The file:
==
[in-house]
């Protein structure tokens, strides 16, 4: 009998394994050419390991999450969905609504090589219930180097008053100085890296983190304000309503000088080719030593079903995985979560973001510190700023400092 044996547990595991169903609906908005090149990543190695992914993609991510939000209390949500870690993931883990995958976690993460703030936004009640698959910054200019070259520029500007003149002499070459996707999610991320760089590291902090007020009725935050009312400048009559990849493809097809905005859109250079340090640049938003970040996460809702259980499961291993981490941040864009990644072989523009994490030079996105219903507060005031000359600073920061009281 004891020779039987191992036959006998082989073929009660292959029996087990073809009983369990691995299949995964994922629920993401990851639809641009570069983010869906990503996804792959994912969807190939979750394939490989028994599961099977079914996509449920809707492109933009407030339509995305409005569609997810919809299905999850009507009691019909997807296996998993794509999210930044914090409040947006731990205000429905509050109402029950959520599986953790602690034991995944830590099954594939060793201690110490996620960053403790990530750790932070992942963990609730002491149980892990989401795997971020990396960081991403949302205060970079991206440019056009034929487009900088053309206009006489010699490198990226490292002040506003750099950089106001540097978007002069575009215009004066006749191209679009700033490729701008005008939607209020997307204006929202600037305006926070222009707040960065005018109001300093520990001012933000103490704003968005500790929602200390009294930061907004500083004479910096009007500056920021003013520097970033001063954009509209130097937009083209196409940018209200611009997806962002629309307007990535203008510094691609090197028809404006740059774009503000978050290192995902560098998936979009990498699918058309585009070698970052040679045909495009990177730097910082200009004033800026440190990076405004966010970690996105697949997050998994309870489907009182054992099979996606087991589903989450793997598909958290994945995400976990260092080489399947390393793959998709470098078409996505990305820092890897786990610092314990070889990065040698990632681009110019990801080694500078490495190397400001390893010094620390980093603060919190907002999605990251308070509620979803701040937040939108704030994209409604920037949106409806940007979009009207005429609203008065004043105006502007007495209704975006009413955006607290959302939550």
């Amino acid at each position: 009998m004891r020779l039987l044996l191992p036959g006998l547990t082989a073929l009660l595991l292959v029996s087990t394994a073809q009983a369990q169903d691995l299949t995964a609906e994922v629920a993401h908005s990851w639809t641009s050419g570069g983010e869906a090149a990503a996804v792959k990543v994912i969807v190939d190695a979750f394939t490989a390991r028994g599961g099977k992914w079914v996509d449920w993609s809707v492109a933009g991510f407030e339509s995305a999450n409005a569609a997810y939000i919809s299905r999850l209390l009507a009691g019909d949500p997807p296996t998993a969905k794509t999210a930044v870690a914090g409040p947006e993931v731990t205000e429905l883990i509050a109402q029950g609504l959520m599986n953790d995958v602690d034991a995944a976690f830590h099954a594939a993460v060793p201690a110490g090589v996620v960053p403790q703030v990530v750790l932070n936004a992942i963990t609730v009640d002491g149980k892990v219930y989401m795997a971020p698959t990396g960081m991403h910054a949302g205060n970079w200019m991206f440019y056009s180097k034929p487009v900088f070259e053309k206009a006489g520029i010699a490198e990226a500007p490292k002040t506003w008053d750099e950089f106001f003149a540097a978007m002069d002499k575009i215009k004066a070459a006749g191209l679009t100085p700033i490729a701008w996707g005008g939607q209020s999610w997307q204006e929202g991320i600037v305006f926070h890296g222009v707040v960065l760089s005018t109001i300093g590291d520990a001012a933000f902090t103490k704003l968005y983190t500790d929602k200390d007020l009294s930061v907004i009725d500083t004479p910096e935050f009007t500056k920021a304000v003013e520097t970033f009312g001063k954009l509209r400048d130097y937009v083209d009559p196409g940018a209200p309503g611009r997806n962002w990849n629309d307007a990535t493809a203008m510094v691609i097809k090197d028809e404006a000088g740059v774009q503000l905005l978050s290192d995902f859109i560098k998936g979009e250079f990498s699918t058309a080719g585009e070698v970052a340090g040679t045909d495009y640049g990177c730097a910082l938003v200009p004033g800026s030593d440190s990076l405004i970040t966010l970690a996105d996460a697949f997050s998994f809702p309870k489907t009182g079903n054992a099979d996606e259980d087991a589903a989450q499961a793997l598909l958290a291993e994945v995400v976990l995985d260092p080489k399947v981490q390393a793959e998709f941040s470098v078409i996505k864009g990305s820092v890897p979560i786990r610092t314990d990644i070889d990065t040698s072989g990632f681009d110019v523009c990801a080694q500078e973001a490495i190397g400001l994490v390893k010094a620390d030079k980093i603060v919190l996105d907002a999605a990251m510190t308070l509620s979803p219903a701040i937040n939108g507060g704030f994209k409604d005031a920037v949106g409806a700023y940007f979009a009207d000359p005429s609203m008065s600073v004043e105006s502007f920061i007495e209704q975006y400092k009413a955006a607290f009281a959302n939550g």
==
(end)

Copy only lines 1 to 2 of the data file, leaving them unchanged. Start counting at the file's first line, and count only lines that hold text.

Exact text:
[in-house]
């Protein structure tokens, strides 16, 4: 009998394994050419390991999450969905609504090589219930180097008053100085890296983190304000309503000088080719030593079903995985979560973001510190700023400092 044996547990595991169903609906908005090149990543190695992914993609991510939000209390949500870690993931883990995958976690993460703030936004009640698959910054200019070259520029500007003149002499070459996707999610991320760089590291902090007020009725935050009312400048009559990849493809097809905005859109250079340090640049938003970040996460809702259980499961291993981490941040864009990644072989523009994490030079996105219903507060005031000359600073920061009281 004891020779039987191992036959006998082989073929009660292959029996087990073809009983369990691995299949995964994922629920993401990851639809641009570069983010869906990503996804792959994912969807190939979750394939490989028994599961099977079914996509449920809707492109933009407030339509995305409005569609997810919809299905999850009507009691019909997807296996998993794509999210930044914090409040947006731990205000429905509050109402029950959520599986953790602690034991995944830590099954594939060793201690110490996620960053403790990530750790932070992942963990609730002491149980892990989401795997971020990396960081991403949302205060970079991206440019056009034929487009900088053309206009006489010699490198990226490292002040506003750099950089106001540097978007002069575009215009004066006749191209679009700033490729701008005008939607209020997307204006929202600037305006926070222009707040960065005018109001300093520990001012933000103490704003968005500790929602200390009294930061907004500083004479910096009007500056920021003013520097970033001063954009509209130097937009083209196409940018209200611009997806962002629309307007990535203008510094691609090197028809404006740059774009503000978050290192995902560098998936979009990498699918058309585009070698970052040679045909495009990177730097910082200009004033800026440190990076405004966010970690996105697949997050998994309870489907009182054992099979996606087991589903989450793997598909958290994945995400976990260092080489399947390393793959998709470098078409996505990305820092890897786990610092314990070889990065040698990632681009110019990801080694500078490495190397400001390893010094620390980093603060919190907002999605990251308070509620979803701040937040939108704030994209409604920037949106409806940007979009009207005429609203008065004043105006502007007495209704975006009413955006607290959302939550």